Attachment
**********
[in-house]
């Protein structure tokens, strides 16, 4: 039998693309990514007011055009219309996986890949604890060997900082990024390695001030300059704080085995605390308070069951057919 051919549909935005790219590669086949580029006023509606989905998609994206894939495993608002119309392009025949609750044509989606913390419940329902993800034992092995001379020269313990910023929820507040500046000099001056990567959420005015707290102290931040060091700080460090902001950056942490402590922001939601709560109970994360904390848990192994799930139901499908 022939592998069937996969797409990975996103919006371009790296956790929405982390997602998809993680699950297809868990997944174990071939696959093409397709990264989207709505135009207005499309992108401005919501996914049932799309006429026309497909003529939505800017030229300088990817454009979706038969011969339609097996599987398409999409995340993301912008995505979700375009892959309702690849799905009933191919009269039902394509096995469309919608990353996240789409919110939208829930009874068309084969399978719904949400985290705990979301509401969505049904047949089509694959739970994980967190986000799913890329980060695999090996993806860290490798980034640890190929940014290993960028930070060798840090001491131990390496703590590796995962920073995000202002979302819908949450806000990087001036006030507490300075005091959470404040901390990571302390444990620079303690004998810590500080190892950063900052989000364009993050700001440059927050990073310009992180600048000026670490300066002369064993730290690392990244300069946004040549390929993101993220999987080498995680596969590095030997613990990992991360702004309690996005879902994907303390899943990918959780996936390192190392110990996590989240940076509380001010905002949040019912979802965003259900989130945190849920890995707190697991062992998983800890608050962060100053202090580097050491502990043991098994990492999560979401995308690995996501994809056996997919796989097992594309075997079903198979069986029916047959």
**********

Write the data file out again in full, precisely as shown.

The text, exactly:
[in-house]
């Protein structure tokens, strides 16, 4: 039998693309990514007011055009219309996986890949604890060997900082990024390695001030300059704080085995605390308070069951057919 051919549909935005790219590669086949580029006023509606989905998609994206894939495993608002119309392009025949609750044509989606913390419940329902993800034992092995001379020269313990910023929820507040500046000099001056990567959420005015707290102290931040060091700080460090902001950056942490402590922001939601709560109970994360904390848990192994799930139901499908 022939592998069937996969797409990975996103919006371009790296956790929405982390997602998809993680699950297809868990997944174990071939696959093409397709990264989207709505135009207005499309992108401005919501996914049932799309006429026309497909003529939505800017030229300088990817454009979706038969011969339609097996599987398409999409995340993301912008995505979700375009892959309702690849799905009933191919009269039902394509096995469309919608990353996240789409919110939208829930009874068309084969399978719904949400985290705990979301509401969505049904047949089509694959739970994980967190986000799913890329980060695999090996993806860290490798980034640890190929940014290993960028930070060798840090001491131990390496703590590796995962920073995000202002979302819908949450806000990087001036006030507490300075005091959470404040901390990571302390444990620079303690004998810590500080190892950063900052989000364009993050700001440059927050990073310009992180600048000026670490300066002369064993730290690392990244300069946004040549390929993101993220999987080498995680596969590095030997613990990992991360702004309690996005879902994907303390899943990918959780996936390192190392110990996590989240940076509380001010905002949040019912979802965003259900989130945190849920890995707190697991062992998983800890608050962060100053202090580097050491502990043991098994990492999560979401995308690995996501994809056996997919796989097992594309075997079903198979069986029916047959």